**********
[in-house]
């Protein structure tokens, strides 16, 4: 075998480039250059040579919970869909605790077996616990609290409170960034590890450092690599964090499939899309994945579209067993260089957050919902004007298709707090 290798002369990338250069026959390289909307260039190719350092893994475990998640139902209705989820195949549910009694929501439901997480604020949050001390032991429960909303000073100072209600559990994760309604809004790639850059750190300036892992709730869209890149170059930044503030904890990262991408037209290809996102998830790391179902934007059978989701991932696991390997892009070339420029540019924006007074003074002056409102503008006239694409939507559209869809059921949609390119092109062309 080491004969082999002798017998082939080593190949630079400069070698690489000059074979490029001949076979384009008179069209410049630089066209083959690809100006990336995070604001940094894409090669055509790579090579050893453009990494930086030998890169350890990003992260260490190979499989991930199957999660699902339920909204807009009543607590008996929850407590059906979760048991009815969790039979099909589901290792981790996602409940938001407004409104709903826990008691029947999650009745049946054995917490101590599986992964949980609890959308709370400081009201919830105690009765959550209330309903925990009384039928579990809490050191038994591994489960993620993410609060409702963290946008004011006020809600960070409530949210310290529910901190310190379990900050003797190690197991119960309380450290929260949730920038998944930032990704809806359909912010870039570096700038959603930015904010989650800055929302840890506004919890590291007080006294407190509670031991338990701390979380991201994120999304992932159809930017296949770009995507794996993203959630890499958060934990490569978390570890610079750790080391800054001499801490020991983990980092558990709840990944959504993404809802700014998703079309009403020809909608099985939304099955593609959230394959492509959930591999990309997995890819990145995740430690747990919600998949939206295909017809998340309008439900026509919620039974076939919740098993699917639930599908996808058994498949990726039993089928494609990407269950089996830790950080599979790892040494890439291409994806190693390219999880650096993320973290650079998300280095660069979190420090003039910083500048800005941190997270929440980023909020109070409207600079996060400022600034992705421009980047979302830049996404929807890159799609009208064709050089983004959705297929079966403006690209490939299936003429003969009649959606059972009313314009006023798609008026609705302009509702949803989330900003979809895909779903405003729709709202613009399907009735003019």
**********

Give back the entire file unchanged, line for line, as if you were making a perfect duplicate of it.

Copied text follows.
[in-house]
């Protein structure tokens, strides 16, 4: 075998480039250059040579919970869909605790077996616990609290409170960034590890450092690599964090499939899309994945579209067993260089957050919902004007298709707090 290798002369990338250069026959390289909307260039190719350092893994475990998640139902209705989820195949549910009694929501439901997480604020949050001390032991429960909303000073100072209600559990994760309604809004790639850059750190300036892992709730869209890149170059930044503030904890990262991408037209290809996102998830790391179902934007059978989701991932696991390997892009070339420029540019924006007074003074002056409102503008006239694409939507559209869809059921949609390119092109062309 080491004969082999002798017998082939080593190949630079400069070698690489000059074979490029001949076979384009008179069209410049630089066209083959690809100006990336995070604001940094894409090669055509790579090579050893453009990494930086030998890169350890990003992260260490190979499989991930199957999660699902339920909204807009009543607590008996929850407590059906979760048991009815969790039979099909589901290792981790996602409940938001407004409104709903826990008691029947999650009745049946054995917490101590599986992964949980609890959308709370400081009201919830105690009765959550209330309903925990009384039928579990809490050191038994591994489960993620993410609060409702963290946008004011006020809600960070409530949210310290529910901190310190379990900050003797190690197991119960309380450290929260949730920038998944930032990704809806359909912010870039570096700038959603930015904010989650800055929302840890506004919890590291007080006294407190509670031991338990701390979380991201994120999304992932159809930017296949770009995507794996993203959630890499958060934990490569978390570890610079750790080391800054001499801490020991983990980092558990709840990944959504993404809802700014998703079309009403020809909608099985939304099955593609959230394959492509959930591999990309997995890819990145995740430690747990919600998949939206295909017809998340309008439900026509919620039974076939919740098993699917639930599908996808058994498949990726039993089928494609990407269950089996830790950080599979790892040494890439291409994806190693390219999880650096993320973290650079998300280095660069979190420090003039910083500048800005941190997270929440980023909020109070409207600079996060400022600034992705421009980047979302830049996404929807890159799609009208064709050089983004959705297929079966403006690209490939299936003429003969009649959606059972009313314009006023798609008026609705302009509702949803989330900003979809895909779903405003729709709202613009399907009735003019």